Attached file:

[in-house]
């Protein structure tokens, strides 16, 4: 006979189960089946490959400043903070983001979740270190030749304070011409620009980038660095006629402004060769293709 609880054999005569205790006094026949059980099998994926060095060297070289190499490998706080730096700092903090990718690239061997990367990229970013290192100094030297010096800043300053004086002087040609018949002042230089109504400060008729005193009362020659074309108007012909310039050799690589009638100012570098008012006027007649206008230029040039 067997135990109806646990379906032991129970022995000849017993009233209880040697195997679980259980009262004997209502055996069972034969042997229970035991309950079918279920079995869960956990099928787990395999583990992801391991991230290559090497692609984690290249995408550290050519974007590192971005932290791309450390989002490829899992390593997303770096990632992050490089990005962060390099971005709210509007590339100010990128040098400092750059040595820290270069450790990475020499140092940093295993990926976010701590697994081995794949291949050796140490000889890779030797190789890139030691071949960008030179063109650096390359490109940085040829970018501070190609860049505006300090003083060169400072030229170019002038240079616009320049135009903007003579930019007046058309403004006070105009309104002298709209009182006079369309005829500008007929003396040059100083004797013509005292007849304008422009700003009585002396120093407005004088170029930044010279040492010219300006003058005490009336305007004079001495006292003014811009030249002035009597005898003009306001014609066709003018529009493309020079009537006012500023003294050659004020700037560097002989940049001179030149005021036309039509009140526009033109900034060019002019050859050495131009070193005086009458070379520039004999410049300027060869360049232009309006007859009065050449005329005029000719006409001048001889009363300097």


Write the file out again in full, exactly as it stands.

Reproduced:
[in-house]
């Protein structure tokens, strides 16, 4: 006979189960089946490959400043903070983001979740270190030749304070011409620009980038660095006629402004060769293709 609880054999005569205790006094026949059980099998994926060095060297070289190499490998706080730096700092903090990718690239061997990367990229970013290192100094030297010096800043300053004086002087040609018949002042230089109504400060008729005193009362020659074309108007012909310039050799690589009638100012570098008012006027007649206008230029040039 067997135990109806646990379906032991129970022995000849017993009233209880040697195997679980259980009262004997209502055996069972034969042997229970035991309950079918279920079995869960956990099928787990395999583990992801391991991230290559090497692609984690290249995408550290050519974007590192971005932290791309450390989002490829899992390593997303770096990632992050490089990005962060390099971005709210509007590339100010990128040098400092750059040595820290270069450790990475020499140092940093295993990926976010701590697994081995794949291949050796140490000889890779030797190789890139030691071949960008030179063109650096390359490109940085040829970018501070190609860049505006300090003083060169400072030229170019002038240079616009320049135009903007003579930019007046058309403004006070105009309104002298709209009182006079369309005829500008007929003396040059100083004797013509005292007849304008422009700003009585002396120093407005004088170029930044010279040492010219300006003058005490009336305007004079001495006292003014811009030249002035009597005898003009306001014609066709003018529009493309020079009537006012500023003294050659004020700037560097002989940049001179030149005021036309039509009140526009033109900034060019002019050859050495131009070193005086009458070379520039004999410049300027060869360049232009309006007859009065050449005329005029000719006409001048001889009363300097």